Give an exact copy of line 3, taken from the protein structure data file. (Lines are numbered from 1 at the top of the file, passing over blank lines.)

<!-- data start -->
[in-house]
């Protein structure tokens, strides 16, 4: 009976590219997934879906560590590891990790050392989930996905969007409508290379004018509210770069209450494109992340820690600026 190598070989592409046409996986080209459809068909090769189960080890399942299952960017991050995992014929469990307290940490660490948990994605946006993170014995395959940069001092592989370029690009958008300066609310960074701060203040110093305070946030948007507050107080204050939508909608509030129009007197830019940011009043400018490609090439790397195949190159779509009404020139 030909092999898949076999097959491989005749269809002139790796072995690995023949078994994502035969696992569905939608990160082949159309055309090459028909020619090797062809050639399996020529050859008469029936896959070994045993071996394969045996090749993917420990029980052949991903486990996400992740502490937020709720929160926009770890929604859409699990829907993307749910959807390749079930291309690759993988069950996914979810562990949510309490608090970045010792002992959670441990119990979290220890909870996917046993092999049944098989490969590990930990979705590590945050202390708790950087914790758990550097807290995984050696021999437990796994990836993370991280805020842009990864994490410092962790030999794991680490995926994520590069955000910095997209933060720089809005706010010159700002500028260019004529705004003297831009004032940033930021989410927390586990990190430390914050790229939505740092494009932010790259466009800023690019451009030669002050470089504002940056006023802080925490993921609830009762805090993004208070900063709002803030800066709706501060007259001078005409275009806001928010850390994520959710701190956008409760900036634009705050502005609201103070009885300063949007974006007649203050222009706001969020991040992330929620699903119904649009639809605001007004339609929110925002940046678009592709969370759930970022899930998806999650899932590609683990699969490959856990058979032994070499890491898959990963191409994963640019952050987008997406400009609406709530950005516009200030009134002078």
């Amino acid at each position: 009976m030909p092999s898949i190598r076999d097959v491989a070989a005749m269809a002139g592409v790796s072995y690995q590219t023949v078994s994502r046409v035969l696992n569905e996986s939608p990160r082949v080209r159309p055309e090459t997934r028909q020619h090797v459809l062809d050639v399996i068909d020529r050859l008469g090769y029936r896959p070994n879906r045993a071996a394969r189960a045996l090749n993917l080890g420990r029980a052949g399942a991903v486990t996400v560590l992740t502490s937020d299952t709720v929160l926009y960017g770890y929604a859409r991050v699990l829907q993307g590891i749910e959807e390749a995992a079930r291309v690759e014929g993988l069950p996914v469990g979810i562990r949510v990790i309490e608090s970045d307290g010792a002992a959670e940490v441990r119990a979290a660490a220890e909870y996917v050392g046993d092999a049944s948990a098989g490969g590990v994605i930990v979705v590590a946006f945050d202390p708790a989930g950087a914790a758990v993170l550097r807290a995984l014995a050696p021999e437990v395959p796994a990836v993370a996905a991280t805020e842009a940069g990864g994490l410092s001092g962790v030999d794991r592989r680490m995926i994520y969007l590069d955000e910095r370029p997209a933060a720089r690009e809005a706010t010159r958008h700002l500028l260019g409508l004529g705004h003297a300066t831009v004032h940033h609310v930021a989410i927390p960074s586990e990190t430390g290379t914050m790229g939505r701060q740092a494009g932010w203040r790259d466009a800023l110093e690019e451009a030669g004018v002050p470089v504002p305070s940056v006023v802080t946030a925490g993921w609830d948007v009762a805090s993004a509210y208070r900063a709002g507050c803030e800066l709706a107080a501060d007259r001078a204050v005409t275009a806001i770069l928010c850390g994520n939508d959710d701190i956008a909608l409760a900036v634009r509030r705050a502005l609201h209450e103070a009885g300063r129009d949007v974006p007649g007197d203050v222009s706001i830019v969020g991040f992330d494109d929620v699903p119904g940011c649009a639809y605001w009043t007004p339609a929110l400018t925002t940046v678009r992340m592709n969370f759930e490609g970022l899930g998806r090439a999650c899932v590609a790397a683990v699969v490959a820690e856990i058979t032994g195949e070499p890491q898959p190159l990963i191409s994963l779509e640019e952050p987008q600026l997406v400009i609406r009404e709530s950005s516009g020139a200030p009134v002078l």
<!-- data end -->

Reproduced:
């Amino acid at each position: 009976m030909p092999s898949i190598r076999d097959v491989a070989a005749m269809a002139g592409v790796s072995y690995q590219t023949v078994s994502r046409v035969l696992n569905e996986s939608p990160r082949v080209r159309p055309e090459t997934r028909q020619h090797v459809l062809d050639v399996i068909d020529r050859l008469g090769y029936r896959p070994n879906r045993a071996a394969r189960a045996l090749n993917l080890g420990r029980a052949g399942a991903v486990t996400v560590l992740t502490s937020d299952t709720v929160l926009y960017g770890y929604a859409r991050v699990l829907q993307g590891i749910e959807e390749a995992a079930r291309v690759e014929g993988l069950p996914v469990g979810i562990r949510v990790i309490e608090s970045d307290g010792a002992a959670e940490v441990r119990a979290a660490a220890e909870y996917v050392g046993d092999a049944s948990a098989g490969g590990v994605i930990v979705v590590a946006f945050d202390p708790a989930g950087a914790a758990v993170l550097r807290a995984l014995a050696p021999e437990v395959p796994a990836v993370a996905a991280t805020e842009a940069g990864g994490l410092s001092g962790v030999d794991r592989r680490m995926i994520y969007l590069d955000e910095r370029p997209a933060a720089r690009e809005a706010t010159r958008h700002l500028l260019g409508l004529g705004h003297a300066t831009v004032h940033h609310v930021a989410i927390p960074s586990e990190t430390g290379t914050m790229g939505r701060q740092a494009g932010w203040r790259d466009a800023l110093e690019e451009a030669g004018v002050p470089v504002p305070s940056v006023v802080t946030a925490g993921w609830d948007v009762a805090s993004a509210y208070r900063a709002g507050c803030e800066l709706a107080a501060d007259r001078a204050v005409t275009a806001i770069l928010c850390g994520n939508d959710d701190i956008a909608l409760a900036v634009r509030r705050a502005l609201h209450e103070a009885g300063r129009d949007v974006p007649g007197d203050v222009s706001i830019v969020g991040f992330d494109d929620v699903p119904g940011c649009a639809y605001w009043t007004p339609a929110l400018t925002t940046v678009r992340m592709n969370f759930e490609g970022l899930g998806r090439a999650c899932v590609a790397a683990v699969v490959a820690e856990i058979t032994g195949e070499p890491q898959p190159l990963i191409s994963l779509e640019e952050p987008q600026l997406v400009i609406r009404e709530s950005s516009g020139a200030p009134v002078l």